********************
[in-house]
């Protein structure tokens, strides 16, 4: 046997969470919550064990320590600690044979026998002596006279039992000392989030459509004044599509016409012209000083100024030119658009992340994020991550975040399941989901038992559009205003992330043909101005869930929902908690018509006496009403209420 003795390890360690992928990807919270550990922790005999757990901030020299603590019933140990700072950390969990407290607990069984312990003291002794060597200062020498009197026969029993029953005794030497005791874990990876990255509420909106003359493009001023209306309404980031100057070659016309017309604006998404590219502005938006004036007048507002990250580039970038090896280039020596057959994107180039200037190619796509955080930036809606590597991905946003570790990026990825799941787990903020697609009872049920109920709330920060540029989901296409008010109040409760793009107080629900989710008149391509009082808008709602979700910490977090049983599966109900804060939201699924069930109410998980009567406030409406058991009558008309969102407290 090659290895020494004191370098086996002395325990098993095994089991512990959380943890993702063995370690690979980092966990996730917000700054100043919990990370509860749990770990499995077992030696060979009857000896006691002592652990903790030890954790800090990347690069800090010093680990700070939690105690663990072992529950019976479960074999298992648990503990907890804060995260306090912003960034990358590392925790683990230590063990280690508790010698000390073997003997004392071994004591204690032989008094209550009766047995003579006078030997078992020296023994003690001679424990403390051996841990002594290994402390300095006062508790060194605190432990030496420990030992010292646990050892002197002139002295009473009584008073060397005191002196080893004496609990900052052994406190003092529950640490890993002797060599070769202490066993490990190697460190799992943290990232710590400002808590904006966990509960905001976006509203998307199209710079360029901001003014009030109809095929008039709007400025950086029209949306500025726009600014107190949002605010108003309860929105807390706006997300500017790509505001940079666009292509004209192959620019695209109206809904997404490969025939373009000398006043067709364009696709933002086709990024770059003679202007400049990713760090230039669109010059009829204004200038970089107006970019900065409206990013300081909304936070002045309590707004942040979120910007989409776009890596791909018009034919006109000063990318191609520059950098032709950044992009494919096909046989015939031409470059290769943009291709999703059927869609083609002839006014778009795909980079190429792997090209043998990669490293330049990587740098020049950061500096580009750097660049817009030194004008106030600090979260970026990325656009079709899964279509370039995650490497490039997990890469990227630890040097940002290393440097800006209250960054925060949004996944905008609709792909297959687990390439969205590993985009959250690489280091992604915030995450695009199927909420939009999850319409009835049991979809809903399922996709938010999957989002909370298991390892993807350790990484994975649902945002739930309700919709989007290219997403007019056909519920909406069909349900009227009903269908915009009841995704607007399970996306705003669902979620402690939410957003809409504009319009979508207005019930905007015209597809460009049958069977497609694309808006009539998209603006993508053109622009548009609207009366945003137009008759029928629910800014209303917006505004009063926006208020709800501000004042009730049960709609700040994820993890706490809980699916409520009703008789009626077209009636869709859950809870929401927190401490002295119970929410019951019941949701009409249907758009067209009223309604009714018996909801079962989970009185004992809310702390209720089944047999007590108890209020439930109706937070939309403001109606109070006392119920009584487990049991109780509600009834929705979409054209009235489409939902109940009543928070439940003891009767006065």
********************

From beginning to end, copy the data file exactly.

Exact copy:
[in-house]
């Protein structure tokens, strides 16, 4: 046997969470919550064990320590600690044979026998002596006279039992000392989030459509004044599509016409012209000083100024030119658009992340994020991550975040399941989901038992559009205003992330043909101005869930929902908690018509006496009403209420 003795390890360690992928990807919270550990922790005999757990901030020299603590019933140990700072950390969990407290607990069984312990003291002794060597200062020498009197026969029993029953005794030497005791874990990876990255509420909106003359493009001023209306309404980031100057070659016309017309604006998404590219502005938006004036007048507002990250580039970038090896280039020596057959994107180039200037190619796509955080930036809606590597991905946003570790990026990825799941787990903020697609009872049920109920709330920060540029989901296409008010109040409760793009107080629900989710008149391509009082808008709602979700910490977090049983599966109900804060939201699924069930109410998980009567406030409406058991009558008309969102407290 090659290895020494004191370098086996002395325990098993095994089991512990959380943890993702063995370690690979980092966990996730917000700054100043919990990370509860749990770990499995077992030696060979009857000896006691002592652990903790030890954790800090990347690069800090010093680990700070939690105690663990072992529950019976479960074999298992648990503990907890804060995260306090912003960034990358590392925790683990230590063990280690508790010698000390073997003997004392071994004591204690032989008094209550009766047995003579006078030997078992020296023994003690001679424990403390051996841990002594290994402390300095006062508790060194605190432990030496420990030992010292646990050892002197002139002295009473009584008073060397005191002196080893004496609990900052052994406190003092529950640490890993002797060599070769202490066993490990190697460190799992943290990232710590400002808590904006966990509960905001976006509203998307199209710079360029901001003014009030109809095929008039709007400025950086029209949306500025726009600014107190949002605010108003309860929105807390706006997300500017790509505001940079666009292509004209192959620019695209109206809904997404490969025939373009000398006043067709364009696709933002086709990024770059003679202007400049990713760090230039669109010059009829204004200038970089107006970019900065409206990013300081909304936070002045309590707004942040979120910007989409776009890596791909018009034919006109000063990318191609520059950098032709950044992009494919096909046989015939031409470059290769943009291709999703059927869609083609002839006014778009795909980079190429792997090209043998990669490293330049990587740098020049950061500096580009750097660049817009030194004008106030600090979260970026990325656009079709899964279509370039995650490497490039997990890469990227630890040097940002290393440097800006209250960054925060949004996944905008609709792909297959687990390439969205590993985009959250690489280091992604915030995450695009199927909420939009999850319409009835049991979809809903399922996709938010999957989002909370298991390892993807350790990484994975649902945002739930309700919709989007290219997403007019056909519920909406069909349900009227009903269908915009009841995704607007399970996306705003669902979620402690939410957003809409504009319009979508207005019930905007015209597809460009049958069977497609694309808006009539998209603006993508053109622009548009609207009366945003137009008759029928629910800014209303917006505004009063926006208020709800501000004042009730049960709609700040994820993890706490809980699916409520009703008789009626077209009636869709859950809870929401927190401490002295119970929410019951019941949701009409249907758009067209009223309604009714018996909801079962989970009185004992809310702390209720089944047999007590108890209020439930109706937070939309403001109606109070006392119920009584487990049991109780509600009834929705979409054209009235489409939902109940009543928070439940003891009767006065």